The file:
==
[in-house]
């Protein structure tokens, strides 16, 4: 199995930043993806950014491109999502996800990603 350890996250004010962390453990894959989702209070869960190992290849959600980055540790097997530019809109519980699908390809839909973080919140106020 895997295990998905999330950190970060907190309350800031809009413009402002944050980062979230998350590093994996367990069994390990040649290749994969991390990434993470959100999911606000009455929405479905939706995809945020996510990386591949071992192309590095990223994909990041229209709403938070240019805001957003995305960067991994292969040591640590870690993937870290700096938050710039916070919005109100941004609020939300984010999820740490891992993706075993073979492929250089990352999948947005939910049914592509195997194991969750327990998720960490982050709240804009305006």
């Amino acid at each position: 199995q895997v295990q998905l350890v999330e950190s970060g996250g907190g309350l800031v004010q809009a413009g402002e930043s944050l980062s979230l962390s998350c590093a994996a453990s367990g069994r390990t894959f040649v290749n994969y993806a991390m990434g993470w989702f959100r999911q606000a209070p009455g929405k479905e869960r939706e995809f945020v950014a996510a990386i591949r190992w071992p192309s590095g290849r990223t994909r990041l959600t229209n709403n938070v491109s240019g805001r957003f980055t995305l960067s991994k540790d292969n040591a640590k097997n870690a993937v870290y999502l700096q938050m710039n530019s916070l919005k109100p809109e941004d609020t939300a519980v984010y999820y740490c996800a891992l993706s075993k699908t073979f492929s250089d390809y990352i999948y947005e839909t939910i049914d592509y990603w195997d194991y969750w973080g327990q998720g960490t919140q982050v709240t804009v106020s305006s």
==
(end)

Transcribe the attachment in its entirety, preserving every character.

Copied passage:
[in-house]
């Protein structure tokens, strides 16, 4: 199995930043993806950014491109999502996800990603 350890996250004010962390453990894959989702209070869960190992290849959600980055540790097997530019809109519980699908390809839909973080919140106020 895997295990998905999330950190970060907190309350800031809009413009402002944050980062979230998350590093994996367990069994390990040649290749994969991390990434993470959100999911606000009455929405479905939706995809945020996510990386591949071992192309590095990223994909990041229209709403938070240019805001957003995305960067991994292969040591640590870690993937870290700096938050710039916070919005109100941004609020939300984010999820740490891992993706075993073979492929250089990352999948947005939910049914592509195997194991969750327990998720960490982050709240804009305006």
């Amino acid at each position: 199995q895997v295990q998905l350890v999330e950190s970060g996250g907190g309350l800031v004010q809009a413009g402002e930043s944050l980062s979230l962390s998350c590093a994996a453990s367990g069994r390990t894959f040649v290749n994969y993806a991390m990434g993470w989702f959100r999911q606000a209070p009455g929405k479905e869960r939706e995809f945020v950014a996510a990386i591949r190992w071992p192309s590095g290849r990223t994909r990041l959600t229209n709403n938070v491109s240019g805001r957003f980055t995305l960067s991994k540790d292969n040591a640590k097997n870690a993937v870290y999502l700096q938050m710039n530019s916070l919005k109100p809109e941004d609020t939300a519980v984010y999820y740490c996800a891992l993706s075993k699908t073979f492929s250089d390809y990352i999948y947005e839909t939910i049914d592509y990603w195997d194991y969750w973080g327990q998720g960490t919140q982050v709240t804009v106020s305006s």